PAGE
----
Two weeks prior to presentation, the patient started developing dyspnea on exertion. His exercise tolerance went from unlimited to 5-6 blocks due to shortness of breath, associated with 2-pillow orthopnea. One week later he developed profuse, watery, non-bloody diarrhea. He estimates he is having 5-6 bowel movements daily. There is no clear association with eating, and the diarrhea occurs as at night as well. He has also noted over this time period generalized fatigue, malaise, anorexia, and subjective weight loss, though he cannot quantify exactly how much. He believes he is urinating more frequently than usual, and that his urine appears darker and “frothy”. He also complains of occasional bilateral leg cramping.
He has no significant past medical or surgical history but does not follow regularly with doctors. He immigrated from China 10 years ago, lives alone in an apartment, and works part-time at a restaurant, although he has not been to work in the past week because of his illness. He is not sexually active. He does not take any prescription or over-the-counter medications, nor herbal supplements. He has a 10 pack-year smoking history, but quit five years ago. He used to drink five to ten shots of hard liquor daily while in his 30s, but stopped drinking entirely 3 years ago. He denies any history of drug use.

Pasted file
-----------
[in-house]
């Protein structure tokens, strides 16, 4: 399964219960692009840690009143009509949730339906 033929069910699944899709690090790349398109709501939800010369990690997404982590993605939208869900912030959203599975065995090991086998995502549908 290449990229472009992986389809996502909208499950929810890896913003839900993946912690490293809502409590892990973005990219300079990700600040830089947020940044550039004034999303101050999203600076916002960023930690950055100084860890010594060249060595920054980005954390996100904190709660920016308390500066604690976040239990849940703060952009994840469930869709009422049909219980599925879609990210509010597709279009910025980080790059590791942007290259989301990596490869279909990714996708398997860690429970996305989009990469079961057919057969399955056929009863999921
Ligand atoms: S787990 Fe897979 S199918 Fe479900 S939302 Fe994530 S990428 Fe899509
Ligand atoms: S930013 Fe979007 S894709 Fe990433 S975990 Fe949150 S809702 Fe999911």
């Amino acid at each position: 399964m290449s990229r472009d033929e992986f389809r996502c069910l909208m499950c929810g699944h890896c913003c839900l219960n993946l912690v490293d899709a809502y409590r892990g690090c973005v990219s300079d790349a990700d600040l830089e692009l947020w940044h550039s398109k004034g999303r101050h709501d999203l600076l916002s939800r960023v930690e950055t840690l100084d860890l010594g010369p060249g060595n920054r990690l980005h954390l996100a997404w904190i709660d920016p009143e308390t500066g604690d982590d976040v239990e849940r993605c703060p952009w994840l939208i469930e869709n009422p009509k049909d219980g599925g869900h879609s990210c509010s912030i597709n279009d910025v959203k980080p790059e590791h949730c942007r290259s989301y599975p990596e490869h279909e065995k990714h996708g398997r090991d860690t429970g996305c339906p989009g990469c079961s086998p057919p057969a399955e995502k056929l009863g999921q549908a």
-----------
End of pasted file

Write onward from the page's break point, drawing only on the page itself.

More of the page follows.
On arrival the patient is febrile to 103F, heart rate is 105, blood pressure 108/63, breathing 16 breaths per minute, saturating 93% on room air. He is a thin Asian male resting quietly in bed, alert and anxious-appearing. The sclerae are icteric. The jugular venous pulsation is grossly elevated, visible at the earlobe. There is a systolic murmur audible at the upper sternal border. The heart rate is irregularly irregular. There are crackles audible at both lung bases. There is mild tenderness to palpation in the right upper quadrant. There is no peripheral edema.
CBC: 4.9 (normal differential) | 13.6 (89) | 213
BMP: Na 140 | K 3.8 | Cl 110 | bicarb 20 | BUN 29 | Cr 0.5 | Glucose 89
LFTs: AST 39, ALT 30, AP 194, Tbili 4.6, Dbili 1.6
Hgb A1c: 5.9
ANA, AMA, ANCA, anti-KLM serologies negative
Urinalysis: Trace protein, negative for LE/nitrites or blood; normal microscopy
Blood cx, urine cx results — all no growth
– Lactoferrin normal
– C. difficile PCR normal
– Stool culture no growth
– Stool examination for O&P: negative
ECG shows atrial fibrillation with rapid ventricular response (can show on website)
CXR shows an enlarged cardiac silhouette and prominent pulmonary vasculature with small bilateral pleural effusion (can show on website)
RUQ ultrasound shows a normal-appearing liver with patent vasculature.